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Title: Insert Here
Poet: Geoffrey Hill


That is our true state. That is what makes us incapable of certain knowledge or absolute ignorance. We are wandering in a vast atmosphere, uncertain and directionless, pushed hither and thither. Whenever we think we can cling firmly to a fixed point, it alters and leaves us behind, and if we follow it, it slips from our grasp, slides away in eternal escape… (Blaise Pascal)

I take this evanescence and lubricity of all objects, which lets them slip through our fingers then when we clutch hardest, to be the most unhandsome part of our condition. (R. Waldo Emerson)

It is Pascal whom Hill references directly, but Emerson, knowingly or unknowingly, was rewriting Pascal. Thus, knowingly or unknowingly, Hill must make peace with Emerson as well. That is enough by way of apology for my insertion.

Fuit d’une fuite éternelle—no, founded
in eternal light. And then what?

Hill is a fan of false starts, beginnings that must be qualified if not outright denied. Here, too: “Fuit d’une fuite éternelle,” from Pascal, rendered (badly) above as “slides away in eternal escape.” (It is many years since I knew French with any competence, but “flees in an eternal flight” strikes my ear as closer in meaning and sound.) But… “no”… And why not? “…founded in eternal light.”

Quite what this correction entails, I do not know. The Platonic story would have us founded in such light, only to be corrupted by the body. Perhaps Pascal is not sufficiently Platonist (I am no expert in Pascal). Regardless.

A clash of trodden ashes, if clinker
can be called ashes.

Thus enters the body, whose breakdowns are a fond theme of Hill’s, in my limited experience. Ashes to ashes. Humans as the residue of burned coal, the byproduct of some other process. Humans as secondary. Or at least the body as secondary, perhaps not the mind.

This in answer to the question, “And then what?” What comes after our founding in eternal light. This clash of ashes. But there is another image, too, in this aftermath:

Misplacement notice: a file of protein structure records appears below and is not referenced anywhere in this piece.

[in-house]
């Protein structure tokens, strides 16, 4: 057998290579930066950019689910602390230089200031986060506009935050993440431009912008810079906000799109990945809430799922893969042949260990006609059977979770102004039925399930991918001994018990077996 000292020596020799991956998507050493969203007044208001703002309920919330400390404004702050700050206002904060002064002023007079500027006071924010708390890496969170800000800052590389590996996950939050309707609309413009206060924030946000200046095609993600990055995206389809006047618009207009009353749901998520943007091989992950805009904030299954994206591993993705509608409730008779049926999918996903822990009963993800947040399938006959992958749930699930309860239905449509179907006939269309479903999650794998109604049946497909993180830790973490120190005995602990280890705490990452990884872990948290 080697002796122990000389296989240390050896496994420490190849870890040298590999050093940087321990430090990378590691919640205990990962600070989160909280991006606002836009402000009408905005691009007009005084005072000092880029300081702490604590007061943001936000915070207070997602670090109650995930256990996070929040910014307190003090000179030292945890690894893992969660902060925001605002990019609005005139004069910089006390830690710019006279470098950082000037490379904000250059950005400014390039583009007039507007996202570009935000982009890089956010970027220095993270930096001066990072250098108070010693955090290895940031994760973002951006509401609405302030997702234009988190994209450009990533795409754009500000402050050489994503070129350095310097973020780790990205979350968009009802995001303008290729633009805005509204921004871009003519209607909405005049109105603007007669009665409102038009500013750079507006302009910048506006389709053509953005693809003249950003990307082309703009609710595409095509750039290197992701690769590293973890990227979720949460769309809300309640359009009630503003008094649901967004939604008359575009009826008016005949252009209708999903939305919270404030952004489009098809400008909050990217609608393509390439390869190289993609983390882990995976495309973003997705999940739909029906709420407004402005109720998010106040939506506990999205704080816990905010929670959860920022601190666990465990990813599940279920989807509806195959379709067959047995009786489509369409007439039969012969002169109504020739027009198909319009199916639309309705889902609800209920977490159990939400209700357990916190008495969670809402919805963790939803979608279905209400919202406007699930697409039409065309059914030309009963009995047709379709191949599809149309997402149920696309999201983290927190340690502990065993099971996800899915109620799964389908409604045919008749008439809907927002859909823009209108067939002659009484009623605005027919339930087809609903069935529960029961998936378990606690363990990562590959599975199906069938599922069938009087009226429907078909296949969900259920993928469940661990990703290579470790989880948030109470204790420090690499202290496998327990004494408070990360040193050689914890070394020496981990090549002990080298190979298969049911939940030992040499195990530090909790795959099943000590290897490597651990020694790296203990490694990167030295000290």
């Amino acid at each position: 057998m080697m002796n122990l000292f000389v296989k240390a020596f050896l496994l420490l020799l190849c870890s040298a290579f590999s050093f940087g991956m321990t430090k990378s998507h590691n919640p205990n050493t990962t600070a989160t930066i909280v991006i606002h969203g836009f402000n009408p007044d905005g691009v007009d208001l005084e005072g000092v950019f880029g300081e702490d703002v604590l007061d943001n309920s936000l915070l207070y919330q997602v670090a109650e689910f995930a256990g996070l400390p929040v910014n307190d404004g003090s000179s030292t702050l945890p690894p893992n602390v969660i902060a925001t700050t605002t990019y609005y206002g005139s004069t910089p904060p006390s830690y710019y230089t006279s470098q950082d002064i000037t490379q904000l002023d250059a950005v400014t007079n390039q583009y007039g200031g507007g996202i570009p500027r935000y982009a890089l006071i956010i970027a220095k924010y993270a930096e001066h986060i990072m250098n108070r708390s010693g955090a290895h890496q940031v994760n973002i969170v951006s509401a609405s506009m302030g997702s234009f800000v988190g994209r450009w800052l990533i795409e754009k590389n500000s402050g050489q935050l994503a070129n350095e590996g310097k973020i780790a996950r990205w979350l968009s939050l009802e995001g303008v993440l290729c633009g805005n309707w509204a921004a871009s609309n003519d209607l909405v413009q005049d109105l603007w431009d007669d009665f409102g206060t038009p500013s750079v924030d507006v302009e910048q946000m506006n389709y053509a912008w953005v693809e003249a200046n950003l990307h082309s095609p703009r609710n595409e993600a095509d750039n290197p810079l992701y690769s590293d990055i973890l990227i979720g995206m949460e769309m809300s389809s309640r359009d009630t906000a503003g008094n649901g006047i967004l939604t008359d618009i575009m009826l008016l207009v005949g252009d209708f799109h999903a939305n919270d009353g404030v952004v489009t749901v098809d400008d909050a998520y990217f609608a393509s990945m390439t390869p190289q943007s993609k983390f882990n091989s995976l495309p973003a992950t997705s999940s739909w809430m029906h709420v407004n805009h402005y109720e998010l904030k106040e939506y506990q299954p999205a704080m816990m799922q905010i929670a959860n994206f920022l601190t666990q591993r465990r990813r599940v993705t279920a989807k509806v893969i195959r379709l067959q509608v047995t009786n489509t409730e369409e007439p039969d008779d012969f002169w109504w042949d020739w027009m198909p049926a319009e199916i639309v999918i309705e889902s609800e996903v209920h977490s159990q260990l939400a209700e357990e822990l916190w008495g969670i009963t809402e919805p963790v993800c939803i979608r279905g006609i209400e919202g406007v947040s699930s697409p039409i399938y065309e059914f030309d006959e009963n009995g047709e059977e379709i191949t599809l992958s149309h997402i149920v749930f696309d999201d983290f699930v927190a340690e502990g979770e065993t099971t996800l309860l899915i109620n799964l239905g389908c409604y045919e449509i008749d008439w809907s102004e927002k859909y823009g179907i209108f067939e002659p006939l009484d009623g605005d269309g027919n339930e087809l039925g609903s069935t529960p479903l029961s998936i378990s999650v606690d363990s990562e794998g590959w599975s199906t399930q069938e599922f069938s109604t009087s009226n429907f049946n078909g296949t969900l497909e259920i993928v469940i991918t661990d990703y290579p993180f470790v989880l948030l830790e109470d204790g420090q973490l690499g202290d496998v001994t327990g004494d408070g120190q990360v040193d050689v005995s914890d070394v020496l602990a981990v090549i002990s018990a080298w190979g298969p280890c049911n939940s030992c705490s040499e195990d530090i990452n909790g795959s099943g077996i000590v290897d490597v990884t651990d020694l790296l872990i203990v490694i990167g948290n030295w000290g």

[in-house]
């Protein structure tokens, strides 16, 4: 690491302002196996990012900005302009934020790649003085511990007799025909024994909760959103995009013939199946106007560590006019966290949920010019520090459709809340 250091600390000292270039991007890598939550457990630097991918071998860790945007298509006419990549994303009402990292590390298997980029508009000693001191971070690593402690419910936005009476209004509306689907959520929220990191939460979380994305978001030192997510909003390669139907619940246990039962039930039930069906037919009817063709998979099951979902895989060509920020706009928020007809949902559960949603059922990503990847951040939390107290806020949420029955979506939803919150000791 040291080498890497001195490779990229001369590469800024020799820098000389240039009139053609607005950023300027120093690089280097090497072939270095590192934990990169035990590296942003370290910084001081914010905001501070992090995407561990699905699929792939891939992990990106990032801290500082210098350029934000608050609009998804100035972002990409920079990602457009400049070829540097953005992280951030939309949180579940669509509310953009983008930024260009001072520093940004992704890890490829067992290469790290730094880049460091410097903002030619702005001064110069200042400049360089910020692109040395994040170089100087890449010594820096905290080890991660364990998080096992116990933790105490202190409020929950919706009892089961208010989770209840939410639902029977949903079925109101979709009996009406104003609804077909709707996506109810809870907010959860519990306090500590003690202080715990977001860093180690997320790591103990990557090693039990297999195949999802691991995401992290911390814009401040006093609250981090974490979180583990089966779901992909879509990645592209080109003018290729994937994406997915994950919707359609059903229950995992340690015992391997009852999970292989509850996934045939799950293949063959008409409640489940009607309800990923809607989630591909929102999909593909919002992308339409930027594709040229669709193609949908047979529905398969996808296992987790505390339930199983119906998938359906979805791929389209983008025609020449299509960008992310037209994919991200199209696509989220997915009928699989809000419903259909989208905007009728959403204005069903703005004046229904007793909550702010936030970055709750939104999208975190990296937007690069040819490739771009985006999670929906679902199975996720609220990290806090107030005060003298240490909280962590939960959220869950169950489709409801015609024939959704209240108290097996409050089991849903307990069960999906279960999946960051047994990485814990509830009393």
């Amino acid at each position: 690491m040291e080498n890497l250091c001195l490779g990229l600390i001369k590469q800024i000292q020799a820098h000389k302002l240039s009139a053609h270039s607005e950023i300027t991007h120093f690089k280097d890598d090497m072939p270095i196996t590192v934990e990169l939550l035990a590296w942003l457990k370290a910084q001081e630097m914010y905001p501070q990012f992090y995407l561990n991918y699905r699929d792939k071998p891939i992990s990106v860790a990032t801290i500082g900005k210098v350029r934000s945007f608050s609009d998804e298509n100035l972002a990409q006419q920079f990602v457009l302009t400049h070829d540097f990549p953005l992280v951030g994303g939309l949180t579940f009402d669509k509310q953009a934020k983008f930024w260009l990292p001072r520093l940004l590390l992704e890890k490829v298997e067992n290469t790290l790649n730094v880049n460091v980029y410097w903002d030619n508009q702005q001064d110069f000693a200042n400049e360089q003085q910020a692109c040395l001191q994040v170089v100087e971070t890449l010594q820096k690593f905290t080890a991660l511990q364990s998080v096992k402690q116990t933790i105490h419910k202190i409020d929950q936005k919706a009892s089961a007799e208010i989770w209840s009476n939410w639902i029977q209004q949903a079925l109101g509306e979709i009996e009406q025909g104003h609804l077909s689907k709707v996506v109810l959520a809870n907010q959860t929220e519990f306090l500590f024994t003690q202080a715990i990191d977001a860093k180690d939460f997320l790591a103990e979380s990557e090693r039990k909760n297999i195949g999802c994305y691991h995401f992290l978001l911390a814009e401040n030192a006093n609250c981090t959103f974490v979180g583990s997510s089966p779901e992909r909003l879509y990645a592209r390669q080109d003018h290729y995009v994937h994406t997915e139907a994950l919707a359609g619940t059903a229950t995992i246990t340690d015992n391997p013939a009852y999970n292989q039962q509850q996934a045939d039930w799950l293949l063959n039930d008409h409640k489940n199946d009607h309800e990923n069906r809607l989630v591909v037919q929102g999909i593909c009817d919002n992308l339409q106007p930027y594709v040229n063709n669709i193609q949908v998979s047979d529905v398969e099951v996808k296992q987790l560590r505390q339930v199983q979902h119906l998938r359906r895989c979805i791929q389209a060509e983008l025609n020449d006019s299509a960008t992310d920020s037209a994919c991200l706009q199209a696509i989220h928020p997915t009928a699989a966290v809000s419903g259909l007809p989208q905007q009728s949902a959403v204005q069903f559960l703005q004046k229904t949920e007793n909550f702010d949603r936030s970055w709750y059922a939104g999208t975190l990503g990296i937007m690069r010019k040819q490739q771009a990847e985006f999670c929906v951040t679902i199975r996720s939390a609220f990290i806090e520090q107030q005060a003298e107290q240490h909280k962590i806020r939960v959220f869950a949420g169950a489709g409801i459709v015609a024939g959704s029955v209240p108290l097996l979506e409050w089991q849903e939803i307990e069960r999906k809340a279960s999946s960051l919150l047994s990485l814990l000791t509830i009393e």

……………………… The angular
sun on windows or windshields like swans
taking off and alighting.

I think of Plato’s sun, shining into Plato’s cave, in this case barred by windows or windshields, but perhaps only because I have already put Plato into my brain. I do not draw much specific content from this, only a contrast with the clinker. The product of burning, now the burning itself: a recreation of the movement out of Plato’s cave.

Thus is life, all that follows our founding in eternal light, summarized in two images, together complete. All that remains is to die.

Let me be, says the dying man, let me fall
upward towards my roots.

The root, of course, being the eternal light, to reach which the poet must fall, quite literally, up the page.

I clutch at the poem, but it slips through my grasp, fuit d’une fuite éternelle

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Title: On the Reality of the Symbol
Poet: Geoffrey Hill


My brain has grappled with Hill’s “On the Reality of the Symbol” several times now, losing each bout – yet each was more evenly matched. What follows are the scattered insights I have gained from being each time rebuffed, not yet integrated into any whole.

1. To produce a psalm is like pissing blood, not yet painful but a sign of pain to come. The first symbol, translated into sharp bodily reality. Yet this poem is not a psalm. It is a translation, merely a symbol of the original. For this the mouth will suffice. Pain need not be feared.

2. Breath and pipes return, the breath now numbed, the pipes scoured, a purification. Old age. The breakdown of the body. Symbol interweaves with all too real decay, the “remote / cry of the blood sugars” heard over the “terminal welter of the flood.”

3. A bourgeois drama, a strange acting in life, life as a symbol of itself. And a bad joke: “late scaffold-humour.”

4. Here Hill plays with a tautology: “Everything mortal has to give from life.” The poetic turn is to make this something more than an analytic truth: “mortal” comes to represent a category that only accidentally “has to give from life,” that gives from life because it is subject to exhaustion “by ill-willing, the fictions of our joys.”

5. To be forgotten after death, yet to know you are numbered, as the stars. But beyond this I can make out little in the gleaming black.

6. The last line an indication that somehow in all that came before he has not said what he meant to say, that he has tried to express grief over his meaning. I wonder if this meaning is the same ghost he raped before – if the female ghost is a symbol of his meaning, or ‘meaning’ a symbol of the woman.